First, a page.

Active noise cancellation uses battery life. If you’re on a long journey or can’t charge your headphones often, this could be an issue. But the Dyson Zone™ noise cancelling headphones feature a 50-hour battery life when just using audio features.

Why you should have noise cancellation

If you live in a noisy area, have a busy commute, or work in an open plan office, noise cancelling headphones can be a great way to help block out the outside world and focus.

Say you’re on the bus, listening to your favourite podcast, but you must keep repeating the first few sentences because you can’t hear it over the arguments of some of your fellow passengers.

This is a job for noise cancellation.

Noise cancellation with a focus on low distortion, like in the Dyson Zone™, lets you hear your audio in a purer form. If you’re an audiophile that wants to listen to the greats unfiltered and how they intended, then noise cancellation is right for you.

A model sitting against a window in the city while wearing her Dyson Zone noise cancelling headphones and tapping on the cup.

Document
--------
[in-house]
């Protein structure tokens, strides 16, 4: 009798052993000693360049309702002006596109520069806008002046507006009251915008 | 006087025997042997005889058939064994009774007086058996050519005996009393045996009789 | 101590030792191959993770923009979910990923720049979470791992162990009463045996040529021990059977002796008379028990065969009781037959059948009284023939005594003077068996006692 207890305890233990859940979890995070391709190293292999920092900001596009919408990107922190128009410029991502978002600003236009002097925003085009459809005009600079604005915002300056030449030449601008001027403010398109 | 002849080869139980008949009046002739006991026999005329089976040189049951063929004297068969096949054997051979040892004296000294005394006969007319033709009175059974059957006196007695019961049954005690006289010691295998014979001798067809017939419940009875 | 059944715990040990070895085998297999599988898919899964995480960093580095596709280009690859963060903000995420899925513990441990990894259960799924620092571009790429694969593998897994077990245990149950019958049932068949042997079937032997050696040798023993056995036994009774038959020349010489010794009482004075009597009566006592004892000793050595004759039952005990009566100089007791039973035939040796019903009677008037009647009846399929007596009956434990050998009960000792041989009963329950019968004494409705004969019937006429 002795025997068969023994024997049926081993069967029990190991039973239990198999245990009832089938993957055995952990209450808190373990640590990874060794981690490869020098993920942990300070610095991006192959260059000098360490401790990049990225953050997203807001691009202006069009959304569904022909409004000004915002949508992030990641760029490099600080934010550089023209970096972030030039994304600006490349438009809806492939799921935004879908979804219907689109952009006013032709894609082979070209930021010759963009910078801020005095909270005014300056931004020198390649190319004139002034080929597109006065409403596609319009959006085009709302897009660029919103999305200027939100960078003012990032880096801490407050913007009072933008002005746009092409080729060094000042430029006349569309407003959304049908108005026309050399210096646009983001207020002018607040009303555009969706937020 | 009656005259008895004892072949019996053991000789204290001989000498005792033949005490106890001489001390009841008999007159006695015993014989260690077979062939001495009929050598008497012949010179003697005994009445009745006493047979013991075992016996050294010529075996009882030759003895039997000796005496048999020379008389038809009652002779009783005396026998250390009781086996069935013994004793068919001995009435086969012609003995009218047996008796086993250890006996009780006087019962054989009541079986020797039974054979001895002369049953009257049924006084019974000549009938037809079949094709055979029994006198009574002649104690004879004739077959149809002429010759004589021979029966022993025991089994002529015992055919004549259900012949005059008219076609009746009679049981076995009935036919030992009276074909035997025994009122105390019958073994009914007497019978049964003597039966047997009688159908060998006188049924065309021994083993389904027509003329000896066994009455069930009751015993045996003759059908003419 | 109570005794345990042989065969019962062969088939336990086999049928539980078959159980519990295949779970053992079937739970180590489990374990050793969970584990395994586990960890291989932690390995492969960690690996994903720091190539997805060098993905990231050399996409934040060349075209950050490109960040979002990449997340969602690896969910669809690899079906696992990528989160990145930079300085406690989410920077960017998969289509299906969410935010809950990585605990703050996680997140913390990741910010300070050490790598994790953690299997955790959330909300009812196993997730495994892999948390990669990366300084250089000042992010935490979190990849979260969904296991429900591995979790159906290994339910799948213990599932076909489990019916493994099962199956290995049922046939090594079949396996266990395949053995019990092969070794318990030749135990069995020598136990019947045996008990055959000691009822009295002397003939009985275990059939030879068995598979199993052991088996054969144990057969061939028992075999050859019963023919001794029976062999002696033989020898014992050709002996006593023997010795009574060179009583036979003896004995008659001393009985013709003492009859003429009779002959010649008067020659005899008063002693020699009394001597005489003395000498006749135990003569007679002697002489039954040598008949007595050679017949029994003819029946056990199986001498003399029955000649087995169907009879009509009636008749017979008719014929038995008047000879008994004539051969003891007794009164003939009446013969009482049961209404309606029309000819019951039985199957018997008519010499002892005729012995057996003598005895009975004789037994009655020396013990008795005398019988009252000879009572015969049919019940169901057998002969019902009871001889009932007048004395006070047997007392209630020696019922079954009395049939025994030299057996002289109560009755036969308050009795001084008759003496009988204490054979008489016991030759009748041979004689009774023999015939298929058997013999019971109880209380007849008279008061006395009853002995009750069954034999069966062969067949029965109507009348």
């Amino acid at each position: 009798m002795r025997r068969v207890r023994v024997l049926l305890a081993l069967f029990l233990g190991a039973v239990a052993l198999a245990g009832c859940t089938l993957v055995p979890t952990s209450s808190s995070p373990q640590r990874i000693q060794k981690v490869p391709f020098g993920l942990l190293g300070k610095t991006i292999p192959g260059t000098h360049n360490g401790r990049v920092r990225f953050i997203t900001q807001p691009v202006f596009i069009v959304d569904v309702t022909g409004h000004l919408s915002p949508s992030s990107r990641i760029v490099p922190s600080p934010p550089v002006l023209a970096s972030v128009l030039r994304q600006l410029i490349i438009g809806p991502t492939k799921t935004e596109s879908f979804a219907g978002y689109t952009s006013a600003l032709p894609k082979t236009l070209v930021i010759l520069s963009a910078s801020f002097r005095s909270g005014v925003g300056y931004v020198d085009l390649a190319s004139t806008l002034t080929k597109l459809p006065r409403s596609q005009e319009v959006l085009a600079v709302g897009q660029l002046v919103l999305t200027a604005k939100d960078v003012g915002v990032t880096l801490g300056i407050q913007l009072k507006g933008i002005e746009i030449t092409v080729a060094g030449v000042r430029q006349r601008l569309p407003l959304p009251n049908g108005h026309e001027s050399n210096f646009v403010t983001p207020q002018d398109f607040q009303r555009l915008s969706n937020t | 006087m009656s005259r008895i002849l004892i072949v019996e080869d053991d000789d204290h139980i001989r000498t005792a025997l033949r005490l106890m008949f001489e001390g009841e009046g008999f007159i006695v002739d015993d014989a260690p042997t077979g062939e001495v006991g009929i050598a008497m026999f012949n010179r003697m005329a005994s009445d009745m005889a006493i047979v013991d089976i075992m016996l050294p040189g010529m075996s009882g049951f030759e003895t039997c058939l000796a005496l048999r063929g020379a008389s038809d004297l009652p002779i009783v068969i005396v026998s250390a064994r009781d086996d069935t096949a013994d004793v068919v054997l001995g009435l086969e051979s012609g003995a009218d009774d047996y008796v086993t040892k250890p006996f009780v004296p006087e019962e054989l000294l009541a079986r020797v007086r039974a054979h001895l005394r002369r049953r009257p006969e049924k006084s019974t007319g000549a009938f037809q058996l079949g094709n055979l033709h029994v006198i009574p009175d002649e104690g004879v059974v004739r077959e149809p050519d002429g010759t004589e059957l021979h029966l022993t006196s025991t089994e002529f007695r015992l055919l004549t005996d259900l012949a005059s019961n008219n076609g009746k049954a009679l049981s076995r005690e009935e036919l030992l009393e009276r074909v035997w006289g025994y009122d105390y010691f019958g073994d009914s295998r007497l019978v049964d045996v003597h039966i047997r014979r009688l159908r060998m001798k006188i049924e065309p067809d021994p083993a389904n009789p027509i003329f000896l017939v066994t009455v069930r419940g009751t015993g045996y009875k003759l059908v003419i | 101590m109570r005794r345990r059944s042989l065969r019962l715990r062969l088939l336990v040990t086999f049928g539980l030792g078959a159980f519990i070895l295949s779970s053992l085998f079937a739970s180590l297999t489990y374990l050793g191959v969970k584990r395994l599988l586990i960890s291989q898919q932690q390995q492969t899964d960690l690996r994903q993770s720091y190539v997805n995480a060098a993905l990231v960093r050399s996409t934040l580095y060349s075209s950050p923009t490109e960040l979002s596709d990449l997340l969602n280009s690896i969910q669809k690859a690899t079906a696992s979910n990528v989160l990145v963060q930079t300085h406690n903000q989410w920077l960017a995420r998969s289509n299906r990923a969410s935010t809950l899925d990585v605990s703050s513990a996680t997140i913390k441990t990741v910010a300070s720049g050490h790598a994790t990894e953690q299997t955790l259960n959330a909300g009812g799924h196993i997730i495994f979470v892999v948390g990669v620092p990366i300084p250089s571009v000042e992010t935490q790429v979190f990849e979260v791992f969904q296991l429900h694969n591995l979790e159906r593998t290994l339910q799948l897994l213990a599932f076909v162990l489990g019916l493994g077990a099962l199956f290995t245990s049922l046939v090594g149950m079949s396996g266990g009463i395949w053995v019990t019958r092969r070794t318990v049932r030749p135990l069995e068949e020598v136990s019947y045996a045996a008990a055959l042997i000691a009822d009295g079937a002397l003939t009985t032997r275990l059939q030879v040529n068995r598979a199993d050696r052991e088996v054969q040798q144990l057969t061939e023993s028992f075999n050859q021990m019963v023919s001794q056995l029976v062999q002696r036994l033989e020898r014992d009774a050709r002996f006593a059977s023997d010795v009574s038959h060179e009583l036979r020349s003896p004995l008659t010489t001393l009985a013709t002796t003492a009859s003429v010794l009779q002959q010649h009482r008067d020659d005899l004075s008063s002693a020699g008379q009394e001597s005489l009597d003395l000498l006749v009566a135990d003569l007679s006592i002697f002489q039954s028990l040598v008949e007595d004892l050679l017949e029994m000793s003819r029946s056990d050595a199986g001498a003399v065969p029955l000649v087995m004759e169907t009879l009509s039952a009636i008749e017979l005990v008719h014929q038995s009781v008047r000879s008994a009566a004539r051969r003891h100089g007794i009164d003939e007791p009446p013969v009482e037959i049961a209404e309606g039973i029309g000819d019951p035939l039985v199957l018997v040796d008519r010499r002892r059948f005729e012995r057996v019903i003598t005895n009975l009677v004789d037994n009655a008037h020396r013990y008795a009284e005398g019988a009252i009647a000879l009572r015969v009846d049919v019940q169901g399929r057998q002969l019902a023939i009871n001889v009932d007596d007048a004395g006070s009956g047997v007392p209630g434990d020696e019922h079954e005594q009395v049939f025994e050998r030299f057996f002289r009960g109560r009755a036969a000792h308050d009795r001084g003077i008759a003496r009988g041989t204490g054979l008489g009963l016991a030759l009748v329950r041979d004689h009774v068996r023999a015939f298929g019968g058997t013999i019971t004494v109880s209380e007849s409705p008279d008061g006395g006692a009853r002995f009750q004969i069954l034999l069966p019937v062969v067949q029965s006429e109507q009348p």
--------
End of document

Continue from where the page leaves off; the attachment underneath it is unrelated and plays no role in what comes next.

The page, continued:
Should I prioritize active or passive noise cancellation?

Active noise cancellation is typically the superior form of noise cancellation. This is because of its use of technology to completely silence the unwanted sound, whereas passive noise cancellation merely muffles it.

There’s no need to choose between active noise cancellation and passive noise cancellation, as the Dyson Zone™ features both.

By featuring eight microphones that detect soundwaves, algorithms that create opposite waves, ergonomic headphone cups that comfortably seal the ear, and intelligent signal processing, the Dyson Zone™ creates an enhanced listening experience with clean, pure audio.

The Dyson Zone™ features three ANC Modes

While most headphones only feature one ANC mode, the Dyson Zone™ features three. Let’s explore how the Dyson Zone™ can help you prioritize different elements of your life through ANC.

Isolation mode

Isolation mode silences the world around you by cancelling out aberrant noise using polarising sound waves. This is your classic ANC mode and allows you to fully focus on your music without worrying about the distractions of the day-to-day world.